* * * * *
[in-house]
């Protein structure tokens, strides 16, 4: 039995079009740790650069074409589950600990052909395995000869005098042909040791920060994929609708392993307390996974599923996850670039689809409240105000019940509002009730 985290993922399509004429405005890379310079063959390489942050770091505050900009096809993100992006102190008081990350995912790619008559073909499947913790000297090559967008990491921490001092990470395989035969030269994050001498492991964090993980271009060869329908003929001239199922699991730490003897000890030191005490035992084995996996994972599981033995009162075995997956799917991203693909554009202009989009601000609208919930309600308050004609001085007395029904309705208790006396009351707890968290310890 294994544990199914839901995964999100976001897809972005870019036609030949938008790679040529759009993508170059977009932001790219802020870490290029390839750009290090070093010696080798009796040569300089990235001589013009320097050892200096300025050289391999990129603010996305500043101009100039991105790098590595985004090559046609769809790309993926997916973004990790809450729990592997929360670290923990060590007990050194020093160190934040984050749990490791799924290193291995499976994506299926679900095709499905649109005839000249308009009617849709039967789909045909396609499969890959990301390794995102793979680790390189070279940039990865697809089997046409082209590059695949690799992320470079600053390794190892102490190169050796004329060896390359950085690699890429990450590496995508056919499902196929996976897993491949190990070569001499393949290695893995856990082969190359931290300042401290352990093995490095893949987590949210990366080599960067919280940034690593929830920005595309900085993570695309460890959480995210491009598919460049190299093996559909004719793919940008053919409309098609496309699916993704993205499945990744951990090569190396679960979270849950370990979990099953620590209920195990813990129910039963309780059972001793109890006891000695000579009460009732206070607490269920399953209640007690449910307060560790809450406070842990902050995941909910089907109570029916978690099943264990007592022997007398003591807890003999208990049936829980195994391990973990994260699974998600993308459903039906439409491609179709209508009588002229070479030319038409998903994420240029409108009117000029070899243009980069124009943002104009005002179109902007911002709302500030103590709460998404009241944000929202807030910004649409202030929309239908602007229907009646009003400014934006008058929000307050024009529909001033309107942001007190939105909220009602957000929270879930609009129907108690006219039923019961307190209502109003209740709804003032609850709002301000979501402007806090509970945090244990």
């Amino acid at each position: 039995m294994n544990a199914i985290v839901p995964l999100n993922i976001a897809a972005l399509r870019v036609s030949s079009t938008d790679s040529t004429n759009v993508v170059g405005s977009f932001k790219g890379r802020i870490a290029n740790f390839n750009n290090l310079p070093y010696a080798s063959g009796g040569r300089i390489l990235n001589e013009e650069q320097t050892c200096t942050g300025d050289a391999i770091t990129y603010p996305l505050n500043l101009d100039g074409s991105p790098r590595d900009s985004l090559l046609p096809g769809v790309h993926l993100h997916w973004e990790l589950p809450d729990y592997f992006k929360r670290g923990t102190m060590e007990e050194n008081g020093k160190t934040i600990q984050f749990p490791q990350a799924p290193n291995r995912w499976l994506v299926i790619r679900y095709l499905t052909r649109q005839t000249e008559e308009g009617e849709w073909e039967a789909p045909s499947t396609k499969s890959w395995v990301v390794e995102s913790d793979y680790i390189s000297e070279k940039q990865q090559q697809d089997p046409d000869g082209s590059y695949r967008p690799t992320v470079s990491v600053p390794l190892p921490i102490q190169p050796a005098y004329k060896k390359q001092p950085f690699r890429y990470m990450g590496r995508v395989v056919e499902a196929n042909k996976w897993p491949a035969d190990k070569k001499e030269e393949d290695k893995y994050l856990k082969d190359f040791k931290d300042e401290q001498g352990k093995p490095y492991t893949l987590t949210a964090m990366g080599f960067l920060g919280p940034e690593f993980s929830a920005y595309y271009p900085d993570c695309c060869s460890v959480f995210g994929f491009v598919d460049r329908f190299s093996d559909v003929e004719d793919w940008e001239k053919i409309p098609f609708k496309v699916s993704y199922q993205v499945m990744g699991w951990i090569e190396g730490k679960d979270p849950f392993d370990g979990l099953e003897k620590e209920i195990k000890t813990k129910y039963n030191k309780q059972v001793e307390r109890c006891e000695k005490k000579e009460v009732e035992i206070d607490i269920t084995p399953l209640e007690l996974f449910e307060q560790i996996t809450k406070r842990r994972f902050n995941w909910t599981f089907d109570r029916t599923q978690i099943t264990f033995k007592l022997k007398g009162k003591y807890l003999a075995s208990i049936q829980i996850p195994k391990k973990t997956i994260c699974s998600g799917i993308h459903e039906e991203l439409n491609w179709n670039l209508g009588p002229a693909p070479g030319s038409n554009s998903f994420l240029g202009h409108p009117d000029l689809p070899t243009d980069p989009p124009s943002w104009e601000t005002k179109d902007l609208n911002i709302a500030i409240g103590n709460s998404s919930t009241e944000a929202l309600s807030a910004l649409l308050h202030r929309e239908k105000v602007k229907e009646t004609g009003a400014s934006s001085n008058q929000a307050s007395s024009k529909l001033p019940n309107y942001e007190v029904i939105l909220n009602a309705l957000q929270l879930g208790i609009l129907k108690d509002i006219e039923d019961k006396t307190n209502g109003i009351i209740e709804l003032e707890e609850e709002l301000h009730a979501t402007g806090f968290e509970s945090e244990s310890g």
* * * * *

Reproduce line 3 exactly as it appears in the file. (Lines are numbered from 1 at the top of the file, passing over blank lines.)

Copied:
């Amino acid at each position: 039995m294994n544990a199914i985290v839901p995964l999100n993922i976001a897809a972005l399509r870019v036609s030949s079009t938008d790679s040529t004429n759009v993508v170059g405005s977009f932001k790219g890379r802020i870490a290029n740790f390839n750009n290090l310079p070093y010696a080798s063959g009796g040569r300089i390489l990235n001589e013009e650069q320097t050892c200096t942050g300025d050289a391999i770091t990129y603010p996305l505050n500043l101009d100039g074409s991105p790098r590595d900009s985004l090559l046609p096809g769809v790309h993926l993100h997916w973004e990790l589950p809450d729990y592997f992006k929360r670290g923990t102190m060590e007990e050194n008081g020093k160190t934040i600990q984050f749990p490791q990350a799924p290193n291995r995912w499976l994506v299926i790619r679900y095709l499905t052909r649109q005839t000249e008559e308009g009617e849709w073909e039967a789909p045909s499947t396609k499969s890959w395995v990301v390794e995102s913790d793979y680790i390189s000297e070279k940039q990865q090559q697809d089997p046409d000869g082209s590059y695949r967008p690799t992320v470079s990491v600053p390794l190892p921490i102490q190169p050796a005098y004329k060896k390359q001092p950085f690699r890429y990470m990450g590496r995508v395989v056919e499902a196929n042909k996976w897993p491949a035969d190990k070569k001499e030269e393949d290695k893995y994050l856990k082969d190359f040791k931290d300042e401290q001498g352990k093995p490095y492991t893949l987590t949210a964090m990366g080599f960067l920060g919280p940034e690593f993980s929830a920005y595309y271009p900085d993570c695309c060869s460890v959480f995210g994929f491009v598919d460049r329908f190299s093996d559909v003929e004719d793919w940008e001239k053919i409309p098609f609708k496309v699916s993704y199922q993205v499945m990744g699991w951990i090569e190396g730490k679960d979270p849950f392993d370990g979990l099953e003897k620590e209920i195990k000890t813990k129910y039963n030191k309780q059972v001793e307390r109890c006891e000695k005490k000579e009460v009732e035992i206070d607490i269920t084995p399953l209640e007690l996974f449910e307060q560790i996996t809450k406070r842990r994972f902050n995941w909910t599981f089907d109570r029916t599923q978690i099943t264990f033995k007592l022997k007398g009162k003591y807890l003999a075995s208990i049936q829980i996850p195994k391990k973990t997956i994260c699974s998600g799917i993308h459903e039906e991203l439409n491609w179709n670039l209508g009588p002229a693909p070479g030319s038409n554009s998903f994420l240029g202009h409108p009117d000029l689809p070899t243009d980069p989009p124009s943002w104009e601000t005002k179109d902007l609208n911002i709302a500030i409240g103590n709460s998404s919930t009241e944000a929202l309600s807030a910004l649409l308050h202030r929309e239908k105000v602007k229907e009646t004609g009003a400014s934006s001085n008058q929000a307050s007395s024009k529909l001033p019940n309107y942001e007190v029904i939105l909220n009602a309705l957000q929270l879930g208790i609009l129907k108690d509002i006219e039923d019961k006396t307190n209502g109003i009351i209740e709804l003032e707890e609850e709002l301000h009730a979501t402007g806090f968290e509970s945090e244990s310890g």